“Waste not, want not” is an old adage that is more relevant now than ever. Today, wasteful behavior makes headlines, consumers look on in horror at the devastating impact of plastic pollution on wildlife, and many businesses are turning to less harmful materials for their packaging, or even eliminating packaging altogether. Many consumers feel a personal responsibility to consume consciously, committing to waste-reducing behaviors such as carrying reusable shopping bags or a refillable water bottle, and are putting pressure on brands to make waste reduction hassle-free.
Globally, 71 percent of consumers agree that people are wasteful when it comes to food (74 percent among lottery players)1. But there is a significant number of consumers taking some steps towards reducing waste. For instance, 32 percent of weekly gamblers (including those that play the lottery) recycle to make up for less environmentally friendly activities (29 percent global average)2. This offsetting behavior is particularly pronounced among weekly gamblers in the Netherlands (30 percent) compared to non-gamblers (12 percent). Recycling is a social norm in the Netherlands that has been heavily incentivized through a waste collection tax. Weekly gamblers there appreciate environmental measures that also benefit them as individuals.
Lotteries have many opportunities to minimize, recycle, or eliminate waste from the player journey and give players the opportunity to contribute to this global movement.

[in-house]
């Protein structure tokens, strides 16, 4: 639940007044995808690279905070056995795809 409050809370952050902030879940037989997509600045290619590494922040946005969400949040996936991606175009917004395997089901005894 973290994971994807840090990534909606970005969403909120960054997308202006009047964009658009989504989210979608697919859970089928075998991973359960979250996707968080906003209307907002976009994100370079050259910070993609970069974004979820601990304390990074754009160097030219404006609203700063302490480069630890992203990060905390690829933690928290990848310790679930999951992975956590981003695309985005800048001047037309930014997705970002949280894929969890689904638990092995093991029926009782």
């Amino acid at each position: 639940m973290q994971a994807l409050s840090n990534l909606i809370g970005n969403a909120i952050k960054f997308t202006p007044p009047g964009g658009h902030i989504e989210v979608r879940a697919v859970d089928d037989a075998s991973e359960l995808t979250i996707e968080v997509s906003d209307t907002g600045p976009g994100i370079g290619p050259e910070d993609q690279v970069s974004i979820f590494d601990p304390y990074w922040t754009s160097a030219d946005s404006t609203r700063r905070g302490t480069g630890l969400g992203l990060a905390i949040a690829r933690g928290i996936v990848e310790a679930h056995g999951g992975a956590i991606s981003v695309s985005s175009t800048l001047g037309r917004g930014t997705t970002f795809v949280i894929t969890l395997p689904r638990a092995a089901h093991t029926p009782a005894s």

Shoulder the recycling burden
Recycling is already an ingrained behavior in many countries, so improving the recycling rate of lottery tickets is an easy win for which consumers will see the benefit. Offering a second chance draw entry in return for each recycled ticket would add a fresh, eco-friendly angle to the established reward mechanism.
Choose materials wisely
In considering ticket materials, eco-conscious lotteries should steer clear of plastics, specifically single-use plastics, as they have come under fire in many countries such as the U.K. and Kenya, and in some U.S. states that have plastic bag bans. Where paper is necessary, consider using recycled materials, or give value to the item perceived as waste – perhaps instant ticket cards could be produced on paper embedded with tiny seeds, so that losing players could plant them in their nearest plot of soil to produce a wildflower bed or tasty salad greens.
Seek out waste-free digital alternatives to printed tickets and paper play-slips, and virtual rather than physical play stations that can be called up using Augmented Reality technology when a player scans a lottery image in a retail environment.
While reducing waste within a lottery organization is a key component of today’s brand responsibility, helping consumers to reduce their personal environmental impact can help build a valuable emotional relationship with a player.
The research used in this post was conducted by our research partner, Foresight Factory.
1Source: Foresight Factory | Base: 380-3357 online respondents per country aged 16-64, [Indonesia 16-54], 2017 August
2 Source: Foresight Factory | Base: Weekly gamblers (including lottery players) among 696-4043 online respondents per country aged 16-64, [Indonesia, South Africa 16-54], 2016 February
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